While these data are fresh and timely, the price premium for TODs actually has been in the works for a while. In 2014, the TOD index reported: “Since 1996, growth of home values in TODs has outpaced the growth of home values nationally by a margin of nearly 2 to 1.”


In a 2011 Center for Housing Policy report, “Public Transit’s Impact on Housing Costs: A Review of the Literature,” author Keith Wardrip writes, “Properties within a five- to ten-minute walk to a transit station already sell for 20 to 25 percent more than comparable properties farther away.”

Wardrip writes that the general consensus of the literature he reviewed finds “that the accessibility benefits of living near transit outweigh the potential nuisance effects and that proximity to public transit does lead to higher home values and rents in many cases.” He does add one caveat: “It is difficult to generalize the magnitude of the impact.”

Wardrip says the challenge comes from several sources: “A home in close proximity to a transit station will be valued more highly than a similar home located elsewhere only if residents value the accessibility the transit system offers.” He found a premium for home values where transit improved access to health care, jobs, and cultural centers better than other forms of transportation. He cites one study of Pittsburgh’s BRT system that found “a significant price premium for homes selling near the BRT line.”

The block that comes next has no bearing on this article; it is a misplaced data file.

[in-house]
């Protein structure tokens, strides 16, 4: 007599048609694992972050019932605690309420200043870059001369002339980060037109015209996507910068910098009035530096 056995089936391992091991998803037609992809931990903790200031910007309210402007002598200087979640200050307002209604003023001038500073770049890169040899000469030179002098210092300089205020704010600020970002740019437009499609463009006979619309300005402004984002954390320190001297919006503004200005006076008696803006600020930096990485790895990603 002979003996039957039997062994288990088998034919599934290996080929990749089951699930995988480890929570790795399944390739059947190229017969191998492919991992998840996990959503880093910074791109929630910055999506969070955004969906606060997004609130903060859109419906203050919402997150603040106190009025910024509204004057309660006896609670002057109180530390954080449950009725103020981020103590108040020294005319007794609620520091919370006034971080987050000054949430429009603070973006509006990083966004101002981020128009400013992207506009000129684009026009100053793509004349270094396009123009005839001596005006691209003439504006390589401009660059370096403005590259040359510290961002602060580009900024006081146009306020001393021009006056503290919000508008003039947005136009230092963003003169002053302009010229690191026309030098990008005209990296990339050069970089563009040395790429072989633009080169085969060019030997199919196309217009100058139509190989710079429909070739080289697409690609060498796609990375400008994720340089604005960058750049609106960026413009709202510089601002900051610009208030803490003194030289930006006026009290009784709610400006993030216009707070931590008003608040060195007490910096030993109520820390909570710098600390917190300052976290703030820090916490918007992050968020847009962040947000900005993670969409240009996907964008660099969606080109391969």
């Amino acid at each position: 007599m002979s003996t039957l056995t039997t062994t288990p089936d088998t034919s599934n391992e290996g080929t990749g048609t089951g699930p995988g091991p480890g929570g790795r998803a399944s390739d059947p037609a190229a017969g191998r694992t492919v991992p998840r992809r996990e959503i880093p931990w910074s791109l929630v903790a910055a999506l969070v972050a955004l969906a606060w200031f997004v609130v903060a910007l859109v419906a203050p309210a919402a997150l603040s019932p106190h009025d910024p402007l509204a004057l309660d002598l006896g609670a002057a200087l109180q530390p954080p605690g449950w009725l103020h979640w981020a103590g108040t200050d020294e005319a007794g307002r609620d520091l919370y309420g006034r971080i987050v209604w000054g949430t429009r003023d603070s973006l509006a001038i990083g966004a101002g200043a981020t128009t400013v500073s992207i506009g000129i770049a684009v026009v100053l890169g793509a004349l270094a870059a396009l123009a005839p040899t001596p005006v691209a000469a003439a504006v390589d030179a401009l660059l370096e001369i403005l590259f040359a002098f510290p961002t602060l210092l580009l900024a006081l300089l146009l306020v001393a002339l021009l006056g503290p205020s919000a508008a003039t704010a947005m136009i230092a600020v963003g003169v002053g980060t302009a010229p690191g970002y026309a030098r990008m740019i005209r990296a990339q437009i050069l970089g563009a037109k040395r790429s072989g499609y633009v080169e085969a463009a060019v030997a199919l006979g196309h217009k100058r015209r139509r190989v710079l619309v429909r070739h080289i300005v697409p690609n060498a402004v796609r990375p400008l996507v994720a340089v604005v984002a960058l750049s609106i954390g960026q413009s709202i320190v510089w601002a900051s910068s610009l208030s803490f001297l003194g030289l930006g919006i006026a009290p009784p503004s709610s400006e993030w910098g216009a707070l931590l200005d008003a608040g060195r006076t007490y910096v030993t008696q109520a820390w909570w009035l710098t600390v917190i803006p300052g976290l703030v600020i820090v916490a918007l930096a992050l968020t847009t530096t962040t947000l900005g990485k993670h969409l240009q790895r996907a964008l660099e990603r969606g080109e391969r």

Wardrip noted that “the noise, traffic, and pollution associated with transit systems can cause homes located in close proximity” to light-rail and heavy-rail transit lines or stations “to have lower values than those slightly farther away because they lower the appeal—and thus the market price—of the neighborhood.” Wardrip’s research found no nuisance effects from BRT lines like the Red Line. The Red Line will be the nation’s first electric BRT system. IndyGo points to the clean, quiet operation as mitigating those particular nuisance effects.

Wardrip cites studies from Portland, Oregon, and San Diego that point out the advantage of transit stations surrounded by walkable, mixed-use developments because they offer a range of alternatives to the automobile. Combining the availability of multi-modal options with access to jobs, entertainment, retail, services, and greenspace creates a kind of livability dividend—a synergy of benefits that also has a positive impact on the rents and home prices of adjacent properties.

The Red Line route through Midtown follows the historic Meridian Street and College Avenue transit corridors that spawned the tree-lined, walkable neighborhoods still cherished and the commercial nodes currently seeing reinvestment. So to the real estate mantra of “Location, Location, Location” can be added “Transit, Transit, Transit.” As other cities have demonstrated, it’s not so much a matter of whether proximity to a transit station has an economic benefit; it’s a matter of how much.